3.
Ann Intensive Care ; 7(1): 20, 2017 Dec.
Artigo em Inglês | MEDLINE | ID: mdl-28233196

RESUMO

BACKGROUND: Although oxygen is generally administered in a liberal manner in the perioperative setting, the effects of oxygen administration on dynamic cardiovascular parameters, filling status and cerebral perfusion have not been fully unraveled. Our aim was to study the acute hemodynamic and microcirculatory changes before, during and after arterial hyperoxia in mechanically ventilated patients after coronary artery bypass grafting (CABG) surgery. METHODS: This was a single-center physiological study in a tertiary care ICU in the Netherlands. Twenty-two patients scheduled for ICU admission after elective CABG were enrolled in the study between September 2014 and September 2015. In the ICU, patients were exposed to a fraction of inspired oxygen (FiO2) of 90% allowing a 15-min wash-in period. Various hemodynamic parameters were measured using direct pressure signals and continuous arterial waveform analysis at three sequential time points: before, during and after hyperoxia. RESULTS: During a 15-min exposure to a fraction of inspired oxygen (FiO2) of 90%, the partial pressure of arterial oxygen (PaO2) and arterial oxygen saturation (SaO2) were significantly higher. The systemic resistance increased (P < 0.0001), without altering the heart rate. Stroke volume variation and pulse pressure variation decreased slightly. The cardiac output did not significantly decrease (P = 0.08). Mean systemic filling pressure and arterial critical closing pressure increased (P < 0.01whereas the percentage of perfused microcirculatory vessels decreased (P < 0.01). Other microcirculatory parameters and cerebral blood flow velocity showed only slight changes. CONCLUSIONS: We found that short-term hyperoxia affects hemodynamics in ICU patients after CABG. This was translated in several changes in central circulatory variables, but had only slight effects on cardiac output, cerebral blood flow and the microcirculation. Clinical trial registration Netherlands Trial Register: NTR5064.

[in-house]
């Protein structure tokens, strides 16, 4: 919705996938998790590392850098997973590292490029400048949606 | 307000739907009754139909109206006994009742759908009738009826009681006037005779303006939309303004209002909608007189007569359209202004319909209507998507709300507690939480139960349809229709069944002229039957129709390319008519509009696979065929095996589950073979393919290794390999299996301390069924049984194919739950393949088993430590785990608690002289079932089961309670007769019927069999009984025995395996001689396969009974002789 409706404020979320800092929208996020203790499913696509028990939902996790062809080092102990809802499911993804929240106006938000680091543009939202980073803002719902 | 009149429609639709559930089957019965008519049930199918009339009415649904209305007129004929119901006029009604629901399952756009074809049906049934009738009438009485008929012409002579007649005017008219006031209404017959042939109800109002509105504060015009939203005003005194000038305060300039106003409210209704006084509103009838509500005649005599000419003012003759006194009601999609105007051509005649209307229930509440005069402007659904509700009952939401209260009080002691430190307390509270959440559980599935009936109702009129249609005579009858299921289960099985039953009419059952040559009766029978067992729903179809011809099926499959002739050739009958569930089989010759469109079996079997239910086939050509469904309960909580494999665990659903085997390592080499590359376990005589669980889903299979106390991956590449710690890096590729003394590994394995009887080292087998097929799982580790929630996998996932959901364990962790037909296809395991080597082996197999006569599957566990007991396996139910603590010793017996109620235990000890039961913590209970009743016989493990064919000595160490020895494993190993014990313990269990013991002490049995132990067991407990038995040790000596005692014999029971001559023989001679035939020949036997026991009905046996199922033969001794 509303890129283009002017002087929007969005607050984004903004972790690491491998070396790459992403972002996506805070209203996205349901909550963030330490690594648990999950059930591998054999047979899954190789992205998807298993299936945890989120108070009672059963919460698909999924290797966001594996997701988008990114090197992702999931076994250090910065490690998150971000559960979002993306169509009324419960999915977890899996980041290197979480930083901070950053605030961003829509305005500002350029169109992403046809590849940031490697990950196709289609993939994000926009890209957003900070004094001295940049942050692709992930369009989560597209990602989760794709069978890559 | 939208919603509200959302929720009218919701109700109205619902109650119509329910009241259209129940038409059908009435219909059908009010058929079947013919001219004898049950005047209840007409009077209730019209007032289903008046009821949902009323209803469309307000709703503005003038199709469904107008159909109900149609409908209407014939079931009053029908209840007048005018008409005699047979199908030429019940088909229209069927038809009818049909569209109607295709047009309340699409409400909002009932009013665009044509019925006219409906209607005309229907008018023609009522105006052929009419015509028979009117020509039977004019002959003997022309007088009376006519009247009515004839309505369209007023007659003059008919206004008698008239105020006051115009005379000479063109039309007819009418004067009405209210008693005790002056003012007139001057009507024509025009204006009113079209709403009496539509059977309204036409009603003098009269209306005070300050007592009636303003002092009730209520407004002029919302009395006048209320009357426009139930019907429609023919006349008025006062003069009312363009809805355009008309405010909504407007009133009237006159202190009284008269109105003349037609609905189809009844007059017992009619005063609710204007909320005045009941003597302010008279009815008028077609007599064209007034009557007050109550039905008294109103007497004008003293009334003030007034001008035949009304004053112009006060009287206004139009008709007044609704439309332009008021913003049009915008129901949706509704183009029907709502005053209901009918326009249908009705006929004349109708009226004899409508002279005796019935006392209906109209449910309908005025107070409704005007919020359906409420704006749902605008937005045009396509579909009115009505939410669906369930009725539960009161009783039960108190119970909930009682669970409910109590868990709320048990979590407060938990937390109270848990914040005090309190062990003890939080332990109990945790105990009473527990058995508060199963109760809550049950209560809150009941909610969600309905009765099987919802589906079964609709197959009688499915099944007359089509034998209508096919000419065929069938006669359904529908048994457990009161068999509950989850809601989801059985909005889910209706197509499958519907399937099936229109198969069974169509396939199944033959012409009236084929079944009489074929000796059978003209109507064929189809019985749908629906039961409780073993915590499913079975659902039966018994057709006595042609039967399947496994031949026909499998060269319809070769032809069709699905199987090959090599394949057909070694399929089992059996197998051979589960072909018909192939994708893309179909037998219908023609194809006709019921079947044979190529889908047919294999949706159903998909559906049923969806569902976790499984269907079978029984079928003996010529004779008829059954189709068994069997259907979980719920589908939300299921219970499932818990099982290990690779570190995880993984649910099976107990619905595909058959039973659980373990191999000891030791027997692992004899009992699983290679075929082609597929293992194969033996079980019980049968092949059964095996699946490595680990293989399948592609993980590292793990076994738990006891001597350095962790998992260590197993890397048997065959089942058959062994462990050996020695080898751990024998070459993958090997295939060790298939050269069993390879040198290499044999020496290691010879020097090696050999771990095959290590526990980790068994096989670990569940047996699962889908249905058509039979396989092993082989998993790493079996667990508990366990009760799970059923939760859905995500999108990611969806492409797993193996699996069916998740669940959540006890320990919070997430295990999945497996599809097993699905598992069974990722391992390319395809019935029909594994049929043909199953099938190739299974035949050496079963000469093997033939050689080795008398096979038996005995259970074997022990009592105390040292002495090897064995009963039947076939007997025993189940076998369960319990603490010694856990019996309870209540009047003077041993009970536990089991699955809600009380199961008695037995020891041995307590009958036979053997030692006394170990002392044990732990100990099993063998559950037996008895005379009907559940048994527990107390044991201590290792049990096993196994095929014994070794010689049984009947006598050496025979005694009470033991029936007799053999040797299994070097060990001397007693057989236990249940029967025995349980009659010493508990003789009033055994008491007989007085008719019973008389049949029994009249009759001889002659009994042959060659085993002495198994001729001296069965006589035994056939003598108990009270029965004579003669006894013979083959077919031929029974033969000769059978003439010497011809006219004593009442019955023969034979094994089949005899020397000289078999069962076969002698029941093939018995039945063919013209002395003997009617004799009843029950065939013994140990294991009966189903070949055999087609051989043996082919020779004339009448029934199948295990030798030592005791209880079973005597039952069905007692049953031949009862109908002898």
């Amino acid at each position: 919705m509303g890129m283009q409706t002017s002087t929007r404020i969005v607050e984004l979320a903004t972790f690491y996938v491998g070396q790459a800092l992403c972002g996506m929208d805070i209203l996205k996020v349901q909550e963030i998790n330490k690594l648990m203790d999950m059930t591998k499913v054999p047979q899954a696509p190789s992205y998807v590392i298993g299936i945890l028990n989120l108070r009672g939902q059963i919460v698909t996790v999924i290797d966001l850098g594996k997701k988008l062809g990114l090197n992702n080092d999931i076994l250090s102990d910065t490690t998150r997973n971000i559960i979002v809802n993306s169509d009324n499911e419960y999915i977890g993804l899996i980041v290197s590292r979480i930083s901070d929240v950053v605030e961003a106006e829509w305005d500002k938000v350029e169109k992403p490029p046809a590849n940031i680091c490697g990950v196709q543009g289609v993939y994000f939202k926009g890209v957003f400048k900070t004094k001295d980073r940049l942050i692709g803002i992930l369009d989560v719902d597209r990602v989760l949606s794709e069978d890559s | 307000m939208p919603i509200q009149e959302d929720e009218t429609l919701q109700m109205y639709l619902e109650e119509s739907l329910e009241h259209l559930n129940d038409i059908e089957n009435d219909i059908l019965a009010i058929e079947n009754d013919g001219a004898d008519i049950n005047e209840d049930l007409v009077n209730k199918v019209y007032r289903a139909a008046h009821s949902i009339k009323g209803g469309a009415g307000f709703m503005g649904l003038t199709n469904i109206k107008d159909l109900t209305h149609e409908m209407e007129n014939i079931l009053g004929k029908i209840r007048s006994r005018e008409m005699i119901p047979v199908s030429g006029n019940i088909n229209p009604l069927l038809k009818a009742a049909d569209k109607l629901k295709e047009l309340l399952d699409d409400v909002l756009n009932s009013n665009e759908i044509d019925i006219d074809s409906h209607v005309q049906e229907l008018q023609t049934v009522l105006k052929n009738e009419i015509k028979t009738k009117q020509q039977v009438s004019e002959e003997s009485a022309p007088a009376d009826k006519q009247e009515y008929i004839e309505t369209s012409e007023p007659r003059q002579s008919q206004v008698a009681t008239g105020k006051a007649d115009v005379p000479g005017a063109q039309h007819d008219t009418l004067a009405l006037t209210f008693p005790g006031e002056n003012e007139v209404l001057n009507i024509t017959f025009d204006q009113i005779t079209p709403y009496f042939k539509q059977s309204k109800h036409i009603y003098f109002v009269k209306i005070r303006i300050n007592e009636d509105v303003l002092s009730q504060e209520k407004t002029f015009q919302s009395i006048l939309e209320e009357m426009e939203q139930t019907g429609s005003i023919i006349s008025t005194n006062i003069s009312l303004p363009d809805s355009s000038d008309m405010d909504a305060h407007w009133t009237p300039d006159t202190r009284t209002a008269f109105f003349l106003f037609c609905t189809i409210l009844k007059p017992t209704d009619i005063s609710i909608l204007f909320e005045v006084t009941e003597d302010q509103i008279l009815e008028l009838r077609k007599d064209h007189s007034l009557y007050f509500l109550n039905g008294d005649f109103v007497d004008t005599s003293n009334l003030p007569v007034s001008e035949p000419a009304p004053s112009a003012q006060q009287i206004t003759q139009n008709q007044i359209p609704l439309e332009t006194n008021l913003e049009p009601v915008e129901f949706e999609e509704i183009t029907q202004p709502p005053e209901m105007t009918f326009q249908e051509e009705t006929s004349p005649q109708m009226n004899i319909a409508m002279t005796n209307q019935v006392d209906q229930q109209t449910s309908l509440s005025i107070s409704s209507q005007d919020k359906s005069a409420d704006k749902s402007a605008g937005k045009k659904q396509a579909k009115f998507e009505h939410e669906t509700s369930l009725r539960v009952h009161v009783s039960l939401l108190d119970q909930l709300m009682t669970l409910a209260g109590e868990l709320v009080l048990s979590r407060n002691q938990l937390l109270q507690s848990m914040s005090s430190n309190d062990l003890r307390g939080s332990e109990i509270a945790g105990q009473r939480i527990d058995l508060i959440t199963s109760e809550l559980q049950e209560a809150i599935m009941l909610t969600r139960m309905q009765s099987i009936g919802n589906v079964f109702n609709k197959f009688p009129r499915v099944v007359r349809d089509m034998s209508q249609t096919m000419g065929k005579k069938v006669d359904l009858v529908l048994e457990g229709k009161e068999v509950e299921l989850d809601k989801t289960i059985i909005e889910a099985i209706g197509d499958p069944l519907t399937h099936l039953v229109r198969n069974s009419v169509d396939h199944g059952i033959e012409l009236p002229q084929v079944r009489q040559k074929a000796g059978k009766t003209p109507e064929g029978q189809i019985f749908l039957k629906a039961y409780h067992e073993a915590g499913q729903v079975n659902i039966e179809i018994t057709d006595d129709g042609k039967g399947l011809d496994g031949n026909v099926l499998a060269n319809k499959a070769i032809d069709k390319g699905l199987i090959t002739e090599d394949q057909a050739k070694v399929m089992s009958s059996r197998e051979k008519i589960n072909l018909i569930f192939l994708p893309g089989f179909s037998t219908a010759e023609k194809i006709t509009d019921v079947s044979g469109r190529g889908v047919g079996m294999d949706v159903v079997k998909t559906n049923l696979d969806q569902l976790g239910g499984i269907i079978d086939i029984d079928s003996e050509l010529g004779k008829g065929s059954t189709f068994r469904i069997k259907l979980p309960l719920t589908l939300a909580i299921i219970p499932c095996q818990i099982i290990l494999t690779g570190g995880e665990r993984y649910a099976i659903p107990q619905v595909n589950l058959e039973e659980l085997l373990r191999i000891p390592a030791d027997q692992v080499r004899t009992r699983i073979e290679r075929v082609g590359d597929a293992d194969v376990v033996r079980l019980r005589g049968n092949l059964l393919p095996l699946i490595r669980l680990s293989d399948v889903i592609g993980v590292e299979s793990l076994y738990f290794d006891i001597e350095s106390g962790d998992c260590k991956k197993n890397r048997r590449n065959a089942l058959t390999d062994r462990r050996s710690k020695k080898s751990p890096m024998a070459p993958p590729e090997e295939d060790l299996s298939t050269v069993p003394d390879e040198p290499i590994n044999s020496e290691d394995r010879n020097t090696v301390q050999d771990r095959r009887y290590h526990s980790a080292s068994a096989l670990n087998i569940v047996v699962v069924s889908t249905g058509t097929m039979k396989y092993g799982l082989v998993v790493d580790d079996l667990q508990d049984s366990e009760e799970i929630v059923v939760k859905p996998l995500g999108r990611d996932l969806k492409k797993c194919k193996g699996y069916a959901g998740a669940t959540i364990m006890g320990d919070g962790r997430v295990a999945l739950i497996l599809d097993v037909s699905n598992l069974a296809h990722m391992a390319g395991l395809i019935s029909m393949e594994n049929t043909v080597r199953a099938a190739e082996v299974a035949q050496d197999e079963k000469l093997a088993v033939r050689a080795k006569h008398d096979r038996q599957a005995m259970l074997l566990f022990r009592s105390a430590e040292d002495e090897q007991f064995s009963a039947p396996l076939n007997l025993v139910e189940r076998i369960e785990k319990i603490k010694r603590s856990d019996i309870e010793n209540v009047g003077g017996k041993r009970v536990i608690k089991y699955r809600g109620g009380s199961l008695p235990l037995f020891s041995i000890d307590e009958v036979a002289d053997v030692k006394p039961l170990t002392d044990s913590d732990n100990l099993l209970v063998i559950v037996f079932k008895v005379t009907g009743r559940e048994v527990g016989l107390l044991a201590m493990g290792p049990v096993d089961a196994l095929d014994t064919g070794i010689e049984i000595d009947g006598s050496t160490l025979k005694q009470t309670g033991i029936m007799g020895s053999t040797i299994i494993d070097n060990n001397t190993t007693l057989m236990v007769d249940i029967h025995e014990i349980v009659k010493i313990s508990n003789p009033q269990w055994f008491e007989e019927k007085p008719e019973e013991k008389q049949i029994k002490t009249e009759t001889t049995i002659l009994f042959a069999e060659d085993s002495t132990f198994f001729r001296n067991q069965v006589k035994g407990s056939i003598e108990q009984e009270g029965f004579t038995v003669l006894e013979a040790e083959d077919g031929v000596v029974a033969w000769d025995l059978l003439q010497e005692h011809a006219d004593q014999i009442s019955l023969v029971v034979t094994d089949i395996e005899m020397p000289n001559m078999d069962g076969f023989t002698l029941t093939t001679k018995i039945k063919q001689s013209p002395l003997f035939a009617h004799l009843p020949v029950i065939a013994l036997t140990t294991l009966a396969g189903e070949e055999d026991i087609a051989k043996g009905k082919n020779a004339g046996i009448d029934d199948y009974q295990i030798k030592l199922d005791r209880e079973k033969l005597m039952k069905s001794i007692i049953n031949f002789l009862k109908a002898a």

4.
Crit Care Med ; 45(2): 187-195, 2017 Feb.